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Pharm Res. 1999 May;16(5):702-8.

A central composite design to investigate the thermal stabilization of lysozyme.

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Postgraduate Studies in Pharmaceutical Technology, The School of Pharmacy, University of Bradford, West Yorkshire, UK.



The formulation and processing of protein drugs requires the stabilization of the native, biologically active structure. Our aim was to investigate the thermal stability of a model protein, lysozyme, in the presence of two model excipients, sucrose and hydroxypropyl-beta-cyclodextrin (HP-beta-CD).


We used high sensitivity differential scanning calorimetry (HSDSC) in combination with a central composite design (CCD). As indicators of protein thermal stability, the measured responses were the unfolding transition temperature (Tm), the onset temperature of the denaturation (To), and the extrapolated onset temperature (To,e).


A highly significant (F probability <0.001) statistical model resulted from analysis of the data The largest effect was due to pH (over the range 3.2-7.2), and the pH value that maximized Tm was 4.8. Several minor but significant effects were detected that were useful for mechanistic understanding. In particular, the effects of protein concentration and cyclodextrin concentration on Tm and To,e were found to be pH-dependent This was indicative of the partially hydrophilic nature of protein-protein interactions and protein-cyclodextrin interactions, respectively.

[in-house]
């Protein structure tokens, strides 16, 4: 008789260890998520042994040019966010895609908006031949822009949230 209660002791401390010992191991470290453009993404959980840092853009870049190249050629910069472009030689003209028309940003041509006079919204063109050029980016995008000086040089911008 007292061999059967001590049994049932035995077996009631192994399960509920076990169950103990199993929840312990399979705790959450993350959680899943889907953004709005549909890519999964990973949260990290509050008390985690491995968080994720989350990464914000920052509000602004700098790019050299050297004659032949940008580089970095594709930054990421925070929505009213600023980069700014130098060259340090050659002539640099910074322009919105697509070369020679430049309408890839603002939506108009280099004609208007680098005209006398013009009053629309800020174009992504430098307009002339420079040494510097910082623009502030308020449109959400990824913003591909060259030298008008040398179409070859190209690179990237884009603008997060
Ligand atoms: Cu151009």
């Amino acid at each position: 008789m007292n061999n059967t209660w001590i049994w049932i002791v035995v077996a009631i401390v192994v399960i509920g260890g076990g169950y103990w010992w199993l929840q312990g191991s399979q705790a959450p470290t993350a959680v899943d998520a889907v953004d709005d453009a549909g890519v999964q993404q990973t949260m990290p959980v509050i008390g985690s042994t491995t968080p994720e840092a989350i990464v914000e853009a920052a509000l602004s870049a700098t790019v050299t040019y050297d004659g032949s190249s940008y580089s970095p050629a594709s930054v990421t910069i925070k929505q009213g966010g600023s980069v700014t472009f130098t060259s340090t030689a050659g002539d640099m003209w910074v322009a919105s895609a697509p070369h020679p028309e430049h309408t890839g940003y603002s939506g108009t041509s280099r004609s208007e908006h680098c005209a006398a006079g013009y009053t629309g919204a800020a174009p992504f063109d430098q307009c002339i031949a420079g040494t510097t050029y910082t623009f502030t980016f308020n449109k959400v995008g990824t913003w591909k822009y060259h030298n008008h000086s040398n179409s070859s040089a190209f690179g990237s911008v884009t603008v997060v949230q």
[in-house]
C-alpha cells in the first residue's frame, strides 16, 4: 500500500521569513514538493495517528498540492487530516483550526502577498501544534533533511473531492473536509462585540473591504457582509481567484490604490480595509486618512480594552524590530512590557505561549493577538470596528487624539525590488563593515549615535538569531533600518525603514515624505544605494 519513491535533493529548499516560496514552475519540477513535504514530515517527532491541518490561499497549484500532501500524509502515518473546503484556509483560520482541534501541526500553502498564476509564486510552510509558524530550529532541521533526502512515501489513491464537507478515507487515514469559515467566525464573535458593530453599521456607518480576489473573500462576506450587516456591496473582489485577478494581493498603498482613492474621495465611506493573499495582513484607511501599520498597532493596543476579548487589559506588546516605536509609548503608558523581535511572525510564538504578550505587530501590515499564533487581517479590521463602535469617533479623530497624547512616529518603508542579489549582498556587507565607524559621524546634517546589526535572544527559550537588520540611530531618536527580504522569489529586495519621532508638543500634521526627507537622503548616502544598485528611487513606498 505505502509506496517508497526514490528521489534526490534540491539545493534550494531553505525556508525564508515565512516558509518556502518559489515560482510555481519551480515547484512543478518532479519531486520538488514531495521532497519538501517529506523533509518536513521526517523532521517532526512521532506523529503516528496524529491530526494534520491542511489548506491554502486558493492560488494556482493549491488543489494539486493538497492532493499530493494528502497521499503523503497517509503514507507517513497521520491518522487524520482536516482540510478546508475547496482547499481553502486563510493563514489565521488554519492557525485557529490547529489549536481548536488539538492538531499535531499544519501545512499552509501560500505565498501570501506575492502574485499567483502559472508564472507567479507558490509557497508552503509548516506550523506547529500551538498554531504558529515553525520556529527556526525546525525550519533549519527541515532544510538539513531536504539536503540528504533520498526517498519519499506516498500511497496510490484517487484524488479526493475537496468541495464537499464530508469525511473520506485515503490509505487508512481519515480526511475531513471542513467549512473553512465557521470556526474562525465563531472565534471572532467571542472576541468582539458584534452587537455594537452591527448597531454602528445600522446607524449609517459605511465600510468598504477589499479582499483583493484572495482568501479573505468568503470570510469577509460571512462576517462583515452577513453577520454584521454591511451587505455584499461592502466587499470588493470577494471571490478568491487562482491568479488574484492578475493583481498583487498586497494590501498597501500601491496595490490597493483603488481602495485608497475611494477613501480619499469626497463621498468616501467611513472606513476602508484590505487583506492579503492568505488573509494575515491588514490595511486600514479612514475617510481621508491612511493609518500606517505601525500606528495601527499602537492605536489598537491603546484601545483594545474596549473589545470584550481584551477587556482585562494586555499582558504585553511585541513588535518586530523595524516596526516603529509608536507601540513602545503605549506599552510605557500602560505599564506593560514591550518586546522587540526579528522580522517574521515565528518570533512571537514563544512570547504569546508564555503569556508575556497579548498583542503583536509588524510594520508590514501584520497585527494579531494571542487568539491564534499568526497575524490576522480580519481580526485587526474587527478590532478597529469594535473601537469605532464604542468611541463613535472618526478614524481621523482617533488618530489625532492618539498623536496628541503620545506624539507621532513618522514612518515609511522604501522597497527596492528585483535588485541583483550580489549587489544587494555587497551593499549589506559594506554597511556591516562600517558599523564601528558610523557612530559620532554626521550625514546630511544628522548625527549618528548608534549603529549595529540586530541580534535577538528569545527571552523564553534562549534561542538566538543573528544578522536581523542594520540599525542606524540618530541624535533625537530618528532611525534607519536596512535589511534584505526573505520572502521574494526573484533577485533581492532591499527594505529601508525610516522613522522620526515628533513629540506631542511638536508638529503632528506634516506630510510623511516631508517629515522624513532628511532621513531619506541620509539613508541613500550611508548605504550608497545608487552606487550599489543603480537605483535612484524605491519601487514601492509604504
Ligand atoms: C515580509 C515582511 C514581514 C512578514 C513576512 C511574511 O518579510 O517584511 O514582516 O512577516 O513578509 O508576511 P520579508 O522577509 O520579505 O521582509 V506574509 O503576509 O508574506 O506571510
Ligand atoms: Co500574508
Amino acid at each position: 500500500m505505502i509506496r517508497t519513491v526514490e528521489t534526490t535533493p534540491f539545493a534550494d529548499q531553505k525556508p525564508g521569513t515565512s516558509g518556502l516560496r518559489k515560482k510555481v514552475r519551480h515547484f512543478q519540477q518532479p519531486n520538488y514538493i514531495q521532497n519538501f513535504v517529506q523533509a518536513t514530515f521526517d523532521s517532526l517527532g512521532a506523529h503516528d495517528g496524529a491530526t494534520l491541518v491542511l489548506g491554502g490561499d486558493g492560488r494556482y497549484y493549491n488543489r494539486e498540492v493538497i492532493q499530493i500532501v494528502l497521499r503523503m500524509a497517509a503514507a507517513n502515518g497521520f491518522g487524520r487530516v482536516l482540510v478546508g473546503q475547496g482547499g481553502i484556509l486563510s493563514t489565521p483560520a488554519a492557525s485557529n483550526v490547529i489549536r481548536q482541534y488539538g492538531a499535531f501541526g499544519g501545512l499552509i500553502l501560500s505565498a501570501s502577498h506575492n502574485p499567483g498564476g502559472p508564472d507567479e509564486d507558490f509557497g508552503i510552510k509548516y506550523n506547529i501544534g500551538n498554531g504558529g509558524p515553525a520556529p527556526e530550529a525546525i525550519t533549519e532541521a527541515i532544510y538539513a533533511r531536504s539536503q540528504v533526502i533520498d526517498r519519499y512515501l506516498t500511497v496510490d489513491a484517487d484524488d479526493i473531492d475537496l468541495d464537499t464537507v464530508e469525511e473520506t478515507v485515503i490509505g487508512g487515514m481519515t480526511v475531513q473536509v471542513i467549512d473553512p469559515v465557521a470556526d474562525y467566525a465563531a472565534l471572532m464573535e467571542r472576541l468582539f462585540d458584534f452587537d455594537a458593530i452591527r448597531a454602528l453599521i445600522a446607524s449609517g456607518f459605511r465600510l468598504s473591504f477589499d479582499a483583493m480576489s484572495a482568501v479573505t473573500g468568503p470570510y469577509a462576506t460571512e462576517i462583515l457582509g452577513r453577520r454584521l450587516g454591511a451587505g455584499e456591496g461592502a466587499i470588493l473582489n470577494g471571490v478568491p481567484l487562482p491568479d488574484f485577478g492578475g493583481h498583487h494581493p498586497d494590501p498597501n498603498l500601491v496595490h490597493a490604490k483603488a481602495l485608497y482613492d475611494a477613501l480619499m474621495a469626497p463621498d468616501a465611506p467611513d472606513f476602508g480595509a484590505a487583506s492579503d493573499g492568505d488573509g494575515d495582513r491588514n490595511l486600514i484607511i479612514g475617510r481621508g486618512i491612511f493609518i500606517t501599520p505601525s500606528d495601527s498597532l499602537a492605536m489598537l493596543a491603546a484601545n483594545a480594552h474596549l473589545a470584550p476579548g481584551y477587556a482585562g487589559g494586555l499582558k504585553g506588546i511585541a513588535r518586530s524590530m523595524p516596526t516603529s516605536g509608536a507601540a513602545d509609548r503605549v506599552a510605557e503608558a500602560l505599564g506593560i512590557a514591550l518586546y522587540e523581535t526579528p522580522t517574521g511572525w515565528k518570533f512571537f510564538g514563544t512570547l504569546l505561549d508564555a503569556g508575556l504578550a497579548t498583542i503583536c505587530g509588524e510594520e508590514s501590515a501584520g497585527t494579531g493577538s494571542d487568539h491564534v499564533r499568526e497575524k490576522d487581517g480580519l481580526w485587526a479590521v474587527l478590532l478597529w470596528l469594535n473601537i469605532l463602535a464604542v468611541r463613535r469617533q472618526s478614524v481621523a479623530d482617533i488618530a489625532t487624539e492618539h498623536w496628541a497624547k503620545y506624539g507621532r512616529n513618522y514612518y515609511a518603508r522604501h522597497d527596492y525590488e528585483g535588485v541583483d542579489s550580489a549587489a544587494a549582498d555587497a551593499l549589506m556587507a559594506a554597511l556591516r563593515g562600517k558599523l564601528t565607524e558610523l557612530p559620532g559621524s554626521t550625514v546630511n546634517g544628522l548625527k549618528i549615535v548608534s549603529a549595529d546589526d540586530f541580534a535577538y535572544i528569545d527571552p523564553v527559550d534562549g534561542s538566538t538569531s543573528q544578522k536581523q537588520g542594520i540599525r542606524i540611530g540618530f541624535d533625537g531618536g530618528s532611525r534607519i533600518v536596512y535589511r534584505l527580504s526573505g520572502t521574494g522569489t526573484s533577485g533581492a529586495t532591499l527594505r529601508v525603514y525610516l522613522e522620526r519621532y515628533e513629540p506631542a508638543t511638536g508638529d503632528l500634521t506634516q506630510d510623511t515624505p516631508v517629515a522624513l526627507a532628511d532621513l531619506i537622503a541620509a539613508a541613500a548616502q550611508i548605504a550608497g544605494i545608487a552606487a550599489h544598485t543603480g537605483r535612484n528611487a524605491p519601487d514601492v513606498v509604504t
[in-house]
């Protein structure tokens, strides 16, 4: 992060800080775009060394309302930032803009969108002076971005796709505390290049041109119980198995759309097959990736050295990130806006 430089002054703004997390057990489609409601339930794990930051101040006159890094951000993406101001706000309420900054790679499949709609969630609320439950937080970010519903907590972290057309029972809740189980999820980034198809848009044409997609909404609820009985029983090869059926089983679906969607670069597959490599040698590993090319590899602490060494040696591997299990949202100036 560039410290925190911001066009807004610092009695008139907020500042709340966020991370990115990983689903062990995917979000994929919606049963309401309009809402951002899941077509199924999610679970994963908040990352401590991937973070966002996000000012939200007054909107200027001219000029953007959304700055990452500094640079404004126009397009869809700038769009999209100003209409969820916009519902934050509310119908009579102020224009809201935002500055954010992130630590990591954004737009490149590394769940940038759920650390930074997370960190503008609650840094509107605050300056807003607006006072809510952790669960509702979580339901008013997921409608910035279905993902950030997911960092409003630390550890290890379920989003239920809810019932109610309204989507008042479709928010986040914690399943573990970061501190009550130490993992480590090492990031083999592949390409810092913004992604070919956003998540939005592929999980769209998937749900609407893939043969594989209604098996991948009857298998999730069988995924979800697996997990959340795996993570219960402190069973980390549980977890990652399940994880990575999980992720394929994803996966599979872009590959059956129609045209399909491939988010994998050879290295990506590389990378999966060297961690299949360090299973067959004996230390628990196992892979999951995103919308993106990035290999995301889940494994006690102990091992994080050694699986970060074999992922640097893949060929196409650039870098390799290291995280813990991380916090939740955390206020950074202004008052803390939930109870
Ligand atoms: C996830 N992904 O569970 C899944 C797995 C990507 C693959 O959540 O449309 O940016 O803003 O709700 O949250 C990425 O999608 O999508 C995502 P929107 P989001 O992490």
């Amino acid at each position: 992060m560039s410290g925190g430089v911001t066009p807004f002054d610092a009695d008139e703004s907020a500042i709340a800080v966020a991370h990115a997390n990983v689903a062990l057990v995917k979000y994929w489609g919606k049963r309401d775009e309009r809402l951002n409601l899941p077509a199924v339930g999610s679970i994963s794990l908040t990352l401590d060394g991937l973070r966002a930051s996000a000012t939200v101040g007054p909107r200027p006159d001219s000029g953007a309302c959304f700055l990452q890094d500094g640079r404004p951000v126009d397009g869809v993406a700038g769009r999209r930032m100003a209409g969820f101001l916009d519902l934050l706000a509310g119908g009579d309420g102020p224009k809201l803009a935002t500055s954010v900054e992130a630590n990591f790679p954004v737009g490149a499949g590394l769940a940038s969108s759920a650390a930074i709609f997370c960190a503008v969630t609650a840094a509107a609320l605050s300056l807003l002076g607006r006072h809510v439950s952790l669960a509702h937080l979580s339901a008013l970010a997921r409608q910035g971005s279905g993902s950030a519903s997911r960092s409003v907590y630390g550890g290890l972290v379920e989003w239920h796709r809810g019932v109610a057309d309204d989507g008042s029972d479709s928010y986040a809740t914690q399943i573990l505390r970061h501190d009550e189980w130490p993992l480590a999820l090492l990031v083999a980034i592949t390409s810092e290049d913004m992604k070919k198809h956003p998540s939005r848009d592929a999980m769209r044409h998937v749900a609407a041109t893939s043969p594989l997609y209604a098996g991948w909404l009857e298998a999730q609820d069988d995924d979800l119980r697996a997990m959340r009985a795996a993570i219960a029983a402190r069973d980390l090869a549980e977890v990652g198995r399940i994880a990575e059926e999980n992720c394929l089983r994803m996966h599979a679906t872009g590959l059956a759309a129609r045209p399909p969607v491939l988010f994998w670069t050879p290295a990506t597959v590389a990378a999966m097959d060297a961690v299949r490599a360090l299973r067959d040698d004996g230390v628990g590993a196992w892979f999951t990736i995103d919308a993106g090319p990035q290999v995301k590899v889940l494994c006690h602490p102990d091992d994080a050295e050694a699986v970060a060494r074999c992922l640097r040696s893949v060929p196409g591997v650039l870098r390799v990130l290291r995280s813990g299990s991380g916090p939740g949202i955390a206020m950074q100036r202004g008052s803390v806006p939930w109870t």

Response surface methodology (RSM) proved efficient for the modeling and optimization of lysozyme thermal stability as well as for the physical understanding of the protein-sugar-cyclodextrin system in aqueous solution.

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